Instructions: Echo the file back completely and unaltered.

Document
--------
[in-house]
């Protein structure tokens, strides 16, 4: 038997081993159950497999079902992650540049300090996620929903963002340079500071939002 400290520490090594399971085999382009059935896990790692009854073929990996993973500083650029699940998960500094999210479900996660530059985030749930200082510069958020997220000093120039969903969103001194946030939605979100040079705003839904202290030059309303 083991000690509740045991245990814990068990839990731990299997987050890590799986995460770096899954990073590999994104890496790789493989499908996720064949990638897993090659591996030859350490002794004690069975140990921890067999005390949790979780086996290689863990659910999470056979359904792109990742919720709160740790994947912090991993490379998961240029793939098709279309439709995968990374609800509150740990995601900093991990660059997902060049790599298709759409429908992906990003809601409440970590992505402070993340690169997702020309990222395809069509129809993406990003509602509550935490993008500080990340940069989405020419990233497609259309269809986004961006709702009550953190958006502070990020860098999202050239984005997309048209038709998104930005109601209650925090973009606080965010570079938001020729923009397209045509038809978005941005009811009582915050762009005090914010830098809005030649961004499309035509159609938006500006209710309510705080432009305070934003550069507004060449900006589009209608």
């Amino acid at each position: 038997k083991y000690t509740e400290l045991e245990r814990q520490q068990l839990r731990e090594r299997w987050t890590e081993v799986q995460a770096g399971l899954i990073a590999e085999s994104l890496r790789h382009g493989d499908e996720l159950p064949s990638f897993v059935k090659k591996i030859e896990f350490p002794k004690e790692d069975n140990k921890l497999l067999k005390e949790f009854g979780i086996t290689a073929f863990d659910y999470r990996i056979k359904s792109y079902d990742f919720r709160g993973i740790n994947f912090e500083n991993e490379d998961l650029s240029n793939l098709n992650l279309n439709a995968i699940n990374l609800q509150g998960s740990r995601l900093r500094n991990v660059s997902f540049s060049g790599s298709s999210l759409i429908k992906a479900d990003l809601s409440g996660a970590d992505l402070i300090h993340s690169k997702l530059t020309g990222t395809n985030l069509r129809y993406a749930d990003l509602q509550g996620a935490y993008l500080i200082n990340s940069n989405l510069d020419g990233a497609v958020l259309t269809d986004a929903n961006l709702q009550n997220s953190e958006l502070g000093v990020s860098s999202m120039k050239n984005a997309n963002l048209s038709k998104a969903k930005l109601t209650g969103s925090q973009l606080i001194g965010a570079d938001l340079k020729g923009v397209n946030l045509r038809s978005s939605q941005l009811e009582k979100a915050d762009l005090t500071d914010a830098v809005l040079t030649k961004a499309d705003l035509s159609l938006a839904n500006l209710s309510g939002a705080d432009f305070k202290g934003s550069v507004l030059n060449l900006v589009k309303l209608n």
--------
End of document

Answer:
[in-house]
């Protein structure tokens, strides 16, 4: 038997081993159950497999079902992650540049300090996620929903963002340079500071939002 400290520490090594399971085999382009059935896990790692009854073929990996993973500083650029699940998960500094999210479900996660530059985030749930200082510069958020997220000093120039969903969103001194946030939605979100040079705003839904202290030059309303 083991000690509740045991245990814990068990839990731990299997987050890590799986995460770096899954990073590999994104890496790789493989499908996720064949990638897993090659591996030859350490002794004690069975140990921890067999005390949790979780086996290689863990659910999470056979359904792109990742919720709160740790994947912090991993490379998961240029793939098709279309439709995968990374609800509150740990995601900093991990660059997902060049790599298709759409429908992906990003809601409440970590992505402070993340690169997702020309990222395809069509129809993406990003509602509550935490993008500080990340940069989405020419990233497609259309269809986004961006709702009550953190958006502070990020860098999202050239984005997309048209038709998104930005109601209650925090973009606080965010570079938001020729923009397209045509038809978005941005009811009582915050762009005090914010830098809005030649961004499309035509159609938006500006209710309510705080432009305070934003550069507004060449900006589009209608």
């Amino acid at each position: 038997k083991y000690t509740e400290l045991e245990r814990q520490q068990l839990r731990e090594r299997w987050t890590e081993v799986q995460a770096g399971l899954i990073a590999e085999s994104l890496r790789h382009g493989d499908e996720l159950p064949s990638f897993v059935k090659k591996i030859e896990f350490p002794k004690e790692d069975n140990k921890l497999l067999k005390e949790f009854g979780i086996t290689a073929f863990d659910y999470r990996i056979k359904s792109y079902d990742f919720r709160g993973i740790n994947f912090e500083n991993e490379d998961l650029s240029n793939l098709n992650l279309n439709a995968i699940n990374l609800q509150g998960s740990r995601l900093r500094n991990v660059s997902f540049s060049g790599s298709s999210l759409i429908k992906a479900d990003l809601s409440g996660a970590d992505l402070i300090h993340s690169k997702l530059t020309g990222t395809n985030l069509r129809y993406a749930d990003l509602q509550g996620a935490y993008l500080i200082n990340s940069n989405l510069d020419g990233a497609v958020l259309t269809d986004a929903n961006l709702q009550n997220s953190e958006l502070g000093v990020s860098s999202m120039k050239n984005a997309n963002l048209s038709k998104a969903k930005l109601t209650g969103s925090q973009l606080i001194g965010a570079d938001l340079k020729g923009v397209n946030l045509r038809s978005s939605q941005l009811e009582k979100a915050d762009l005090t500071d914010a830098v809005l040079t030649k961004a499309d705003l035509s159609l938006a839904n500006l209710s309510g939002a705080d432009f305070k202290g934003s550069v507004l030059n060449l900006v589009k309303l209608n």